Home  Audio Home Page 

Copyright 2015 by Wayne Stegall
Created March 5, 2015.  See Document History at end for details.


Distortion Grapher

Circuit enables distortion error to be graphed


In other articles, SPICE analysis was used to analyze the shape the distortion error of various amplifiers and circuits.  Here I want to suggest a circuit to allow the same analysis to be done to live circuits.  The idea is to drive the circuit with a signal generator, attenuate the output of the circuit back to the input level, then subtract the result from the same input signal to return the distortion error curve.  The signal would then be graphed on an oscilloscope.

In mathematical terms if a circuit can be defined as having gain (AV) + error (ε) and ε is scaled as if introduced before the gain.
Vout = AV(Vin + ε)

Solving for error gives the equation of a device that will show that error.
ε =

The diagram in figure 1 below shows how such a device would be connected to allow the graphing of the distortion error.

Figure 1:  Connection of test fixture with other components to graph distortion error.

Circuit Design

Of the possible topologies that in figure 2 uses the least number of operational amplifiers.

Figure 2:  Schematic of Distortion grapher test fixture.

Choose operational amplifier.  It is desired that the operational amplifier have noise and distortion well below the distortion levels to be graphed.  Then it is desired the operational amplifier be a type that has no design peculiarities that might produce unexpected results.  My first thought to use the AD797 fits the first qualification but not the second.  The OPA227 fits the second specification with only a slightly higher noise level.  Use the 4 circuit version:  OPA4227.  If the AD797 is desired the circuit may have to be modified.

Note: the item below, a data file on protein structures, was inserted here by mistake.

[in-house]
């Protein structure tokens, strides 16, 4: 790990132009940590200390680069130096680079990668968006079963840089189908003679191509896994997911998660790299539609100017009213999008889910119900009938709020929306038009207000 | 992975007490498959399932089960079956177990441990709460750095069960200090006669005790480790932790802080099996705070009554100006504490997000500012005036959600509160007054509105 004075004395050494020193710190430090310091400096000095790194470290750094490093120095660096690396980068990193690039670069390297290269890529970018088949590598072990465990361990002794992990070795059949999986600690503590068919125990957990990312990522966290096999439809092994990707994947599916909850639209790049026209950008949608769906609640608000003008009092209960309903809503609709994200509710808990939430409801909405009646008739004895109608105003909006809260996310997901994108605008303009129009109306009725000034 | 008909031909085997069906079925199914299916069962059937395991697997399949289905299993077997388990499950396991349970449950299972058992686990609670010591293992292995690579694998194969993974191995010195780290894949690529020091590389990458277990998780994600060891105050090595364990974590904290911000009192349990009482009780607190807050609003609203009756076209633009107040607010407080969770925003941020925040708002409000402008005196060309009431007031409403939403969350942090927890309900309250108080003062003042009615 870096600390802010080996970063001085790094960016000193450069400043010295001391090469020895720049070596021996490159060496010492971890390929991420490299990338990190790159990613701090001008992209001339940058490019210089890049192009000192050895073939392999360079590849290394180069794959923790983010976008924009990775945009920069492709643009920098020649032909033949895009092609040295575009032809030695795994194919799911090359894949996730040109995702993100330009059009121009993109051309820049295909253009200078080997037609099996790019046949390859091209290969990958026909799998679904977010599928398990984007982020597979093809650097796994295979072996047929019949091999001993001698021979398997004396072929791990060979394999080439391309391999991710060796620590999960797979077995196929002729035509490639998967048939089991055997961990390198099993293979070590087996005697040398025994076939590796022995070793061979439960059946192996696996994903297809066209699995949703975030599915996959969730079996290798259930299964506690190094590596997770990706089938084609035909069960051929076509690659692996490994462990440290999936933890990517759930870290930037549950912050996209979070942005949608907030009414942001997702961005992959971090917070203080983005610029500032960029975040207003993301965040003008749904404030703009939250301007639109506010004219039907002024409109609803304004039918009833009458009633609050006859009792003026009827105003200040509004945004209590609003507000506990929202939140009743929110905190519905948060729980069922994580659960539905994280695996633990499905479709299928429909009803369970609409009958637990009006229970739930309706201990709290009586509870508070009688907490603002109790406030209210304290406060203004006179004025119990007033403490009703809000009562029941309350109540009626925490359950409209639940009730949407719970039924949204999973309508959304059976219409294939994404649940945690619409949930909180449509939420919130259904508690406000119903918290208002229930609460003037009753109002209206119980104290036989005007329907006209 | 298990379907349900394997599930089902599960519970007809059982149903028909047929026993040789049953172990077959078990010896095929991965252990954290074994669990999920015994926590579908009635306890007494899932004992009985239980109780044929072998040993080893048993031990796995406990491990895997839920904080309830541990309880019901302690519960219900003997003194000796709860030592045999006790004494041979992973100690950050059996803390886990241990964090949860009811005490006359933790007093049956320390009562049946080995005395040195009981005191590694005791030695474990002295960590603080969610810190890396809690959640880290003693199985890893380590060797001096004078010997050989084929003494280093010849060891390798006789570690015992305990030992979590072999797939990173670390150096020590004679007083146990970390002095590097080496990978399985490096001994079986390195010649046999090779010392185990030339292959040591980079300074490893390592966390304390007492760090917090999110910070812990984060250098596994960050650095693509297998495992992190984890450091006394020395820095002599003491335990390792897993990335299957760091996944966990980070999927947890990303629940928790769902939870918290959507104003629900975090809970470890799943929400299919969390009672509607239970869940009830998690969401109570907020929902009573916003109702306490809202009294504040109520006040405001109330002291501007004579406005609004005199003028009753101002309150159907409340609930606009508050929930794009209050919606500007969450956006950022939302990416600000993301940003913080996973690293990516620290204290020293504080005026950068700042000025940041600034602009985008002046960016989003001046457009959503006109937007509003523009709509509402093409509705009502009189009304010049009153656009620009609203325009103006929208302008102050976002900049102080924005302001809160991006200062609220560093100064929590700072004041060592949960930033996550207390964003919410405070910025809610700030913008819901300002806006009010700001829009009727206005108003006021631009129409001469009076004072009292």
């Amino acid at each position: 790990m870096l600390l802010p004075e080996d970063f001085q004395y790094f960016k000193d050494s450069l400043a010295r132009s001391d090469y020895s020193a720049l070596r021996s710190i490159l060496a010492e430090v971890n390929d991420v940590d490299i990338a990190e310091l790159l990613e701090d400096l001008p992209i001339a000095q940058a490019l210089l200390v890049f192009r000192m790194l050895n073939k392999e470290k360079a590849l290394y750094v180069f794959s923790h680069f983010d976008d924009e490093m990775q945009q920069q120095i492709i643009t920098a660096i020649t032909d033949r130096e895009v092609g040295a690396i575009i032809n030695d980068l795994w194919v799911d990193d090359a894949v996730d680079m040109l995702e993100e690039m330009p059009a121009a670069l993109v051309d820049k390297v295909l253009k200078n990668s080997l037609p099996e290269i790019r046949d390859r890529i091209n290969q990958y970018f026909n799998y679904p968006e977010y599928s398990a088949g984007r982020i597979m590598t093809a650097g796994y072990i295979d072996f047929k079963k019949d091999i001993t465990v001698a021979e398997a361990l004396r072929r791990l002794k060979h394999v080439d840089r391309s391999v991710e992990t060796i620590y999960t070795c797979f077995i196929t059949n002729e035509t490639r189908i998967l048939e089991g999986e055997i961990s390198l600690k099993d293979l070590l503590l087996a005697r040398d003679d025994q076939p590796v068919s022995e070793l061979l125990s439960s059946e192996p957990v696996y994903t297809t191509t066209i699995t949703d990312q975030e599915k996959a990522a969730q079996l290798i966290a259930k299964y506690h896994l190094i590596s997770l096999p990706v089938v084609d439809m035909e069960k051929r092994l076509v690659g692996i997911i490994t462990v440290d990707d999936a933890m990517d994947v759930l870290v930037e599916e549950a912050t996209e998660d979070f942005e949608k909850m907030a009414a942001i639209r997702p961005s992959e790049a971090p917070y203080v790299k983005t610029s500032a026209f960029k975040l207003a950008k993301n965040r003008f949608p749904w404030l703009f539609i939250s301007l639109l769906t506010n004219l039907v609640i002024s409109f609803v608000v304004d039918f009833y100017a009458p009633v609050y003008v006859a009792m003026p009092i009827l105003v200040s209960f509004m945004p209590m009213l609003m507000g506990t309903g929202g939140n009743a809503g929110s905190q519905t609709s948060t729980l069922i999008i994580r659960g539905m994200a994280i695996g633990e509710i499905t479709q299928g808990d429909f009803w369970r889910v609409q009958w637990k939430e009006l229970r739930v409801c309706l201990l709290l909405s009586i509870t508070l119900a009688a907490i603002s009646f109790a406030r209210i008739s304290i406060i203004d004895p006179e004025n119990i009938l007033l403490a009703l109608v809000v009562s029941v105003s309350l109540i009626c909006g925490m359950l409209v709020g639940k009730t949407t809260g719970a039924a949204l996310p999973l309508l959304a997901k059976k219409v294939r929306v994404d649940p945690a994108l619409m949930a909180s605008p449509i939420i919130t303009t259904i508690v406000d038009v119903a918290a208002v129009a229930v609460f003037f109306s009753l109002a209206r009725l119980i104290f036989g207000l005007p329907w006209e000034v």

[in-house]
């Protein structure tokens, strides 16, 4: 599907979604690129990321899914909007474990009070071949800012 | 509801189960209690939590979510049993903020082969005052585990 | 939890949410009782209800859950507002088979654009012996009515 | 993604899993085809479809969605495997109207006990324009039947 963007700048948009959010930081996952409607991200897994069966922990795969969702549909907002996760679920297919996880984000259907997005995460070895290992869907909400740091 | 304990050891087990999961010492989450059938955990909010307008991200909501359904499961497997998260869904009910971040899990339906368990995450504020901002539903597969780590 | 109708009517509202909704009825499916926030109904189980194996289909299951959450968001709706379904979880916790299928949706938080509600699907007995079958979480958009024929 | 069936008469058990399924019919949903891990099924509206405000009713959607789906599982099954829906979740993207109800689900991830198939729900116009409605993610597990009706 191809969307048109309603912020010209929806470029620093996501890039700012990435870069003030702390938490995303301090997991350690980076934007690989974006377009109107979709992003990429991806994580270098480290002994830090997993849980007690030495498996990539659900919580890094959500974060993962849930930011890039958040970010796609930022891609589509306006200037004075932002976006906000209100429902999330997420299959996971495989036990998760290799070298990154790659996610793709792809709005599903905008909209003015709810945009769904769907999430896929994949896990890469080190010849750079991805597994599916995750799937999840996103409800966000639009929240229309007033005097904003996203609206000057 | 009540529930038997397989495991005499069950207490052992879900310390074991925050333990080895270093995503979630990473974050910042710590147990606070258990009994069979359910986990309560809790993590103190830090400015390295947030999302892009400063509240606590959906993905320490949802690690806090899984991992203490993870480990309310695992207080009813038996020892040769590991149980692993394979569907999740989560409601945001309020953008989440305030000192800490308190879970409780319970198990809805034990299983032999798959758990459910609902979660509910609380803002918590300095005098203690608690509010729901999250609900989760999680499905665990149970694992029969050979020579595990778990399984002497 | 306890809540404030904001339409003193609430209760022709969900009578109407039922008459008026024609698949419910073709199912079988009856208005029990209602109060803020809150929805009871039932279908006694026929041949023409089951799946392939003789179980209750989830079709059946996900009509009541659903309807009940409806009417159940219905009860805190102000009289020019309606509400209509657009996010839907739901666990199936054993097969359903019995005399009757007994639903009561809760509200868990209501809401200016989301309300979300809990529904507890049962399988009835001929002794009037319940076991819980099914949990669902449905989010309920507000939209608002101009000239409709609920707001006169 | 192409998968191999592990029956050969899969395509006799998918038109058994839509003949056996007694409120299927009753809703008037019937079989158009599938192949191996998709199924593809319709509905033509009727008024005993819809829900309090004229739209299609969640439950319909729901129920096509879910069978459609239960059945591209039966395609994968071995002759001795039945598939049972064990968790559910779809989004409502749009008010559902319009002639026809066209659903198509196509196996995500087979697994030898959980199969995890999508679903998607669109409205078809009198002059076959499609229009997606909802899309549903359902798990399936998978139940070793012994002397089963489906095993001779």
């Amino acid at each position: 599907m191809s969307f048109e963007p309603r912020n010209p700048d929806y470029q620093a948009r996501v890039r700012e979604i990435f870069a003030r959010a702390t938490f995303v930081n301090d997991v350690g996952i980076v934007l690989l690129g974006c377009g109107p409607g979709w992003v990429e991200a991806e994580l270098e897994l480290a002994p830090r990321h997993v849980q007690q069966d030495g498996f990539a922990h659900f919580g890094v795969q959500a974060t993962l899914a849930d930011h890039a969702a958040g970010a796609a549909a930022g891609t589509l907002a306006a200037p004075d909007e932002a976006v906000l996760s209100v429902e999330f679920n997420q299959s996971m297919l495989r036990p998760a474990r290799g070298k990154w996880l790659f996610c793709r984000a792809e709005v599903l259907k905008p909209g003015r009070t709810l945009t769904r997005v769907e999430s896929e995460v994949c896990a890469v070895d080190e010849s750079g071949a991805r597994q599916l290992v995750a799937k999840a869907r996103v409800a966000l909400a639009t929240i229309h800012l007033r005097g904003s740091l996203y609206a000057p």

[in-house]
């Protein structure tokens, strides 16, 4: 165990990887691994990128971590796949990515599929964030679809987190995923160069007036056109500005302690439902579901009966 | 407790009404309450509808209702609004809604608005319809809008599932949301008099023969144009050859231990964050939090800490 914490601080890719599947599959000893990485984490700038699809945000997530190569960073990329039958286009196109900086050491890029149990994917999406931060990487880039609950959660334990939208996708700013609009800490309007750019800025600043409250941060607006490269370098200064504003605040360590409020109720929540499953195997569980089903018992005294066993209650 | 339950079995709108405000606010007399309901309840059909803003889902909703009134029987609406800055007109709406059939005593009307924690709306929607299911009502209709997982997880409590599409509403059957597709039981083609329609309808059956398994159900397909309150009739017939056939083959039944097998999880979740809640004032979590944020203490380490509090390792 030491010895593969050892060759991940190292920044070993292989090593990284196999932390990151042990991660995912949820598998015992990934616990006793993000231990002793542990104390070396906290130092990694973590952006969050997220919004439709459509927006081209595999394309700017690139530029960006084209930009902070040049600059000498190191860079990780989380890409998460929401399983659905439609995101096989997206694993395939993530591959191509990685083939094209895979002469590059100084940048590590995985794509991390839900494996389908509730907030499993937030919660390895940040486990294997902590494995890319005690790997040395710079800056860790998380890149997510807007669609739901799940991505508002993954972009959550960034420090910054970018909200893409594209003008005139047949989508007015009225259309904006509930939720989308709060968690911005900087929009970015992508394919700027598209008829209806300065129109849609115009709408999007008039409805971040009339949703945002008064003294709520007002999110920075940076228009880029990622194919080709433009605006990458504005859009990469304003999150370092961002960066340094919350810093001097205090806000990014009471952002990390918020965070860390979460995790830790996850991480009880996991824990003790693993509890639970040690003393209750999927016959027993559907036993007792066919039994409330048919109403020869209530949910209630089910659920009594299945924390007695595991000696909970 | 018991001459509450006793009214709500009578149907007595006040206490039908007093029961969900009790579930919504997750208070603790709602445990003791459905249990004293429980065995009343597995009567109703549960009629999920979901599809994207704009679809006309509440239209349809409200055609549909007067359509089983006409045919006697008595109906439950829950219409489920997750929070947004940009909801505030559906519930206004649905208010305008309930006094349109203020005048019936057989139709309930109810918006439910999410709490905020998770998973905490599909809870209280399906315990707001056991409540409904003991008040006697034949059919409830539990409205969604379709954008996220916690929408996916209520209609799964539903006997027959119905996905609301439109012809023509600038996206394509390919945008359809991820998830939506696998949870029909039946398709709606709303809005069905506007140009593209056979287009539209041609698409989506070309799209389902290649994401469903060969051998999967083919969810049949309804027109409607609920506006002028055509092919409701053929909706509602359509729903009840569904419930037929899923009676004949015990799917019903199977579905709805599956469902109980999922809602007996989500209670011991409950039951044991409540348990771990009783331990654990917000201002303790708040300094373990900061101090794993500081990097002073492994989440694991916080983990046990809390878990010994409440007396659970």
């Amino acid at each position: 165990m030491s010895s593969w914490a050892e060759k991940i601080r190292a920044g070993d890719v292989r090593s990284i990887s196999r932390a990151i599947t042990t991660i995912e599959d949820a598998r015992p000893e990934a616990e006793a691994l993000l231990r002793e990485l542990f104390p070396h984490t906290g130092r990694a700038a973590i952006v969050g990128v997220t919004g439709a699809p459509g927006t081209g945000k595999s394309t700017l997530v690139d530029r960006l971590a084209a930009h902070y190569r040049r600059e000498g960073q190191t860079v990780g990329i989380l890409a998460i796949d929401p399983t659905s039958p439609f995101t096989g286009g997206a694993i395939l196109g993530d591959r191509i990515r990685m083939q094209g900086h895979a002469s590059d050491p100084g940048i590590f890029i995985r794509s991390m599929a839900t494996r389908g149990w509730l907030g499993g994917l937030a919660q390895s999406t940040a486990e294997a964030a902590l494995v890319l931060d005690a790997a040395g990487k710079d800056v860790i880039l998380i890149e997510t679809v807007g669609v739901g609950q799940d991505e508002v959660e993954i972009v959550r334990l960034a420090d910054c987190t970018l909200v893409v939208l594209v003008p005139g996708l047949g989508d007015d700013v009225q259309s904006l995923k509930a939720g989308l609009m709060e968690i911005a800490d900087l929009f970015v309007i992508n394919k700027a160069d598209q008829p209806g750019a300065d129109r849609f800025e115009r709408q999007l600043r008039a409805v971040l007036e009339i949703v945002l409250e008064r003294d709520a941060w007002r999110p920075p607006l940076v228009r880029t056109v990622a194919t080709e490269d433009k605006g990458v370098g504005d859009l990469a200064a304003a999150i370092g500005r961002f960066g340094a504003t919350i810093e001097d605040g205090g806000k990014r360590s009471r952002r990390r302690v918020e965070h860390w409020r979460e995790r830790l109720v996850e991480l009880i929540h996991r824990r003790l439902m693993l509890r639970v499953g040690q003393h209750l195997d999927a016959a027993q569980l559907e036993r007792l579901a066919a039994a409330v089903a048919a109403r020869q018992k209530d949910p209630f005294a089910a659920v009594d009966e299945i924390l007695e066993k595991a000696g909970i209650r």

Want R3 and R4 to dissipate only Watt when driven at a voltage giving 1000W into 8Ω.
R3 =
8Ω 1000W
 = 16kΩ
Because I want a potentiometer for R7 equal to R3, round up to 20kΩ.

Define R5 and R6 to define some maximum attenuation for a worst case where 1000W is produced from a 250mV input.
V@1000W =
         2 1000W 8Ω  = 126.491V

R5 =
20kΩ 250mV/126.491V = 39.5285Ω
Choose 1% value:  R5 = 39.2Ω.
R5 and R6 might be omitted without problems.

Choose 1kΩ for R11 and R12 then calculate R13 and R14 for a voltage gain of 10.
R13 = 1kΩ 10 = 10kΩ
Choose 1% value:  R13 = 49.9kΩ.

Other components are chosen arbitrarily according to familiar practice.  Also for now, it is presumed that the reader knows how to construct a conventional operational amplifier power supply of 15V.

Figure 3:  Parts List



20kΩ dual potentiometer, W

1N914 or 1N4148
R9, R10

R1, R3, R8
R11, R12

R2, R4
20kΩ, 1%, 1W
R13, R14

R5, R6


Optionally small capacitors might be placed in parallel with R1, R3, and R8 if you desire some rf filtering on the inputs.


  1. Refer to figure 1.
  2. Set text figure potentiometer R7 to maximum attenuation.
  3. Connect signal generator to input of device under test (DUT) and to its input to test fixture.  Connect DUT to test fixture:  Non-inverting single ended circuits to vin+, inverting single ended circuits to vin, or bridged outputs to vin+ and vin.
  4. Connect output of text fixture to y input and signal generator to x input of oscilloscope.
  5. Connect all grounds in common.
  6. Set oscilloscope to x-y graph mode and make any initial and continuing adjustments necessary to properly scale the graph.
  7. Adjust sine or triangle wave amplitude of signal generator for desired output from DUT.
  8. Raise R7 until outputs of DUT and signal generator appear to cancel.
  9. Increase y-signal gain of oscilloscope to show full-screen display of distortion error and adjust R7 again if needed for better cancellation of the test signal.

Document History
March 5, 2015  Created.